An estate freeze is a tax planning technique used to limit the taxes payable on death by the estate.
On death, there is a deemed disposition of capital property, such as shares held in a private corporation. What this means is that any increase in the value of the shares since they were acquired by the deceased is subject to tax on the capital gain (generally 1/2 of the capital gain is included as taxable income). In the case of a private corporation, this increase could be close to the fair market value of the shares.
An estate freeze is a transaction carried out by the owner of a business to freeze the value of his or her shares. This freezes the tax liability arising on death. Any increase in the value of the corporation from the date of the freeze will accrue in shares held by other individuals, typically the freezor's children.
In general, the following are the main elements of an estate freeze:
- the owner of the business ("Freezor") transfers their common shares to the corporation in exchange for freeze shares;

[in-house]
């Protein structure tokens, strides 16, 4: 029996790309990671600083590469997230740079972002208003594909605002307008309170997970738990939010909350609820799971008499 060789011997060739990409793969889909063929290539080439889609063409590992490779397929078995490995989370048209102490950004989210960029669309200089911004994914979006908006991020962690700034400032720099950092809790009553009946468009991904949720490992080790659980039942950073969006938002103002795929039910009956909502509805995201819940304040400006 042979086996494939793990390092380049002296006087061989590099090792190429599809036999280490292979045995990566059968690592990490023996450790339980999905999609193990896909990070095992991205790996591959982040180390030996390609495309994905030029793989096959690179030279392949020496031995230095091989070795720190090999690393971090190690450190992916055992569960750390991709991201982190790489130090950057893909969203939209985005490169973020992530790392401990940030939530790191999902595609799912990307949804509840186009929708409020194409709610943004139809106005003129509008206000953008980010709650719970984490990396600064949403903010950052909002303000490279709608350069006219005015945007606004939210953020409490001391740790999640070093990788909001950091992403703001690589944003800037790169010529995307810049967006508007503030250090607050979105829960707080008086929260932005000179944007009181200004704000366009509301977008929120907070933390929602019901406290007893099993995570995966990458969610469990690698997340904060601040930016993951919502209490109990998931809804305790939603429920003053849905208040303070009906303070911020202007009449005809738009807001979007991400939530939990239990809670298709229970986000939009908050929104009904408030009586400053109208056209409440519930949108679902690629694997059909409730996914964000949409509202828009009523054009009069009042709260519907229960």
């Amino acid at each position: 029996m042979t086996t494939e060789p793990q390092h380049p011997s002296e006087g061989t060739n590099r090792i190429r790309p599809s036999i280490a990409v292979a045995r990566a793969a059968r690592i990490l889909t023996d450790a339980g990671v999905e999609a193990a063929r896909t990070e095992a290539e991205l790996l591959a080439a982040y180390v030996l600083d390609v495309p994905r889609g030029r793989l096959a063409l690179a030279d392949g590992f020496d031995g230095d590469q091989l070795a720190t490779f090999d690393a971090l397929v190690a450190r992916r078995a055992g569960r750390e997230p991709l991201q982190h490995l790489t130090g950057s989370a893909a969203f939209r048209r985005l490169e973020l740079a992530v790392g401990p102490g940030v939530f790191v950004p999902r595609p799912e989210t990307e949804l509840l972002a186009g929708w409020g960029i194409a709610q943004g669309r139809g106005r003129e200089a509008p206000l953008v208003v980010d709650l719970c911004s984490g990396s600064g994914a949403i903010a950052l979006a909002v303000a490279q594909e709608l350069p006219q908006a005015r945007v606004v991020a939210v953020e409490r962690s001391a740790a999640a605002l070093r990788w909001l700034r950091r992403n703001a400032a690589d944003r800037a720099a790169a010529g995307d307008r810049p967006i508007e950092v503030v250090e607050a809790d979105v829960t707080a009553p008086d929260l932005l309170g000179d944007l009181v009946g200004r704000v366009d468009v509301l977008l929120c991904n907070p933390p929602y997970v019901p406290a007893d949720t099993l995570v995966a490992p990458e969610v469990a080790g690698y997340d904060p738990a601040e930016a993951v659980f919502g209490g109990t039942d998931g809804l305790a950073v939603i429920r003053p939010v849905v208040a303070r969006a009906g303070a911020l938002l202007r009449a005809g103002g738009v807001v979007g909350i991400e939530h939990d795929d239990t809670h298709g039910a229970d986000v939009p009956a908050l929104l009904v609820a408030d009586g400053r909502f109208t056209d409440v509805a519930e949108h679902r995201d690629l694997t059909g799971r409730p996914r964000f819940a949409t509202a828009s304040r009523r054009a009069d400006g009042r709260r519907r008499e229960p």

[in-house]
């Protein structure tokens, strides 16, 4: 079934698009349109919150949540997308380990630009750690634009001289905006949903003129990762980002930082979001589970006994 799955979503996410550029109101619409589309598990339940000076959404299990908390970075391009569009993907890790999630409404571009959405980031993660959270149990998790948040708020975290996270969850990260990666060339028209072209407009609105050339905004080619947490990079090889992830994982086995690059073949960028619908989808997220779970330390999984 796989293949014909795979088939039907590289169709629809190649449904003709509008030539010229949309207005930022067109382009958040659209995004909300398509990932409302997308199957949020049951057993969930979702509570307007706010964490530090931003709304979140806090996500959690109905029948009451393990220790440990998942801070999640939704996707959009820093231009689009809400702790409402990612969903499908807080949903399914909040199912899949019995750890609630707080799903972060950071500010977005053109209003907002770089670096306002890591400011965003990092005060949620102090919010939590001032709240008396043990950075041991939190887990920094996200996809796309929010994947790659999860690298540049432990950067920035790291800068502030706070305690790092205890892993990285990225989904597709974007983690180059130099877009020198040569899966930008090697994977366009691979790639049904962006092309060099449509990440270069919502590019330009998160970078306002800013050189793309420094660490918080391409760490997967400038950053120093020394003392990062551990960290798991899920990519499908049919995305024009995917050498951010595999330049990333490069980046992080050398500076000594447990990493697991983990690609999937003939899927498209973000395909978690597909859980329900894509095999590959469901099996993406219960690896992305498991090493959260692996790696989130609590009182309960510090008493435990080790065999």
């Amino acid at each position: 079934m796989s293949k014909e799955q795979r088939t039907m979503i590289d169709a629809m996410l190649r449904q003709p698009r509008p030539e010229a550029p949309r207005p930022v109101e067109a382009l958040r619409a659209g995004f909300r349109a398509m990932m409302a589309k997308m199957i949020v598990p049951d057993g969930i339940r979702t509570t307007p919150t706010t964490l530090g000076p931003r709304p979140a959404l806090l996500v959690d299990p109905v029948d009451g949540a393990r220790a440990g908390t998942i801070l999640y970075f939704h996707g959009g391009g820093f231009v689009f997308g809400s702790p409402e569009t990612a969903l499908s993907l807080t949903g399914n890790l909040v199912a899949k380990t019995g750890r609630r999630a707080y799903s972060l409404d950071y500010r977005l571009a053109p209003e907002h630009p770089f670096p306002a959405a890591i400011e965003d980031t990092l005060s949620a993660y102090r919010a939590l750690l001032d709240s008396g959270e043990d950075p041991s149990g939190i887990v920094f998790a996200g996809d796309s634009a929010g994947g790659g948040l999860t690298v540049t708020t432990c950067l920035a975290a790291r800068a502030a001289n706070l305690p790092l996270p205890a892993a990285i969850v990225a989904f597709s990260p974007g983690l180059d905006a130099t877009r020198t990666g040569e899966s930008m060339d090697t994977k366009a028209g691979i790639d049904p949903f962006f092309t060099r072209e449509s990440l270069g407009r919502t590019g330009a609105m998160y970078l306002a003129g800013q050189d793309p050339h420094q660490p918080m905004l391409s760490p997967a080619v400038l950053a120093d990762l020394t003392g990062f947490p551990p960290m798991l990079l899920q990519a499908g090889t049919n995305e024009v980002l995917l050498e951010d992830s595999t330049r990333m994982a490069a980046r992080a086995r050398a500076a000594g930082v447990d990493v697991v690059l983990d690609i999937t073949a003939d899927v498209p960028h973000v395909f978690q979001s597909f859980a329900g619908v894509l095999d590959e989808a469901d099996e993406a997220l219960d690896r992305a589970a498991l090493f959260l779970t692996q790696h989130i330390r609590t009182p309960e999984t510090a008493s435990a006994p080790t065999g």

- common shares are issued to others, generally the Freezor's children;
- the freeze shares generally include the following rights:
- redemption and/or retraction rights - where the freeze shares can be exchanged for proceeds equal to their fair market value; and
- a maximum dividend, generally calculated as an annual percentage of teh fair value of the freeze shares; and
- as the freeze shares do not share the corporation's profits or to share in the property of the corporation upon dissolution, their fair market value does not increase along with the corporation's - any future increase in the value of the corporation flows to the common shares.
The estate freeze is a complex legal restructuring that is specific to the particular circumstances. For instance, it can also include a holding company or family trust. An estate freeze should always be carried out by a lawyer and accounting.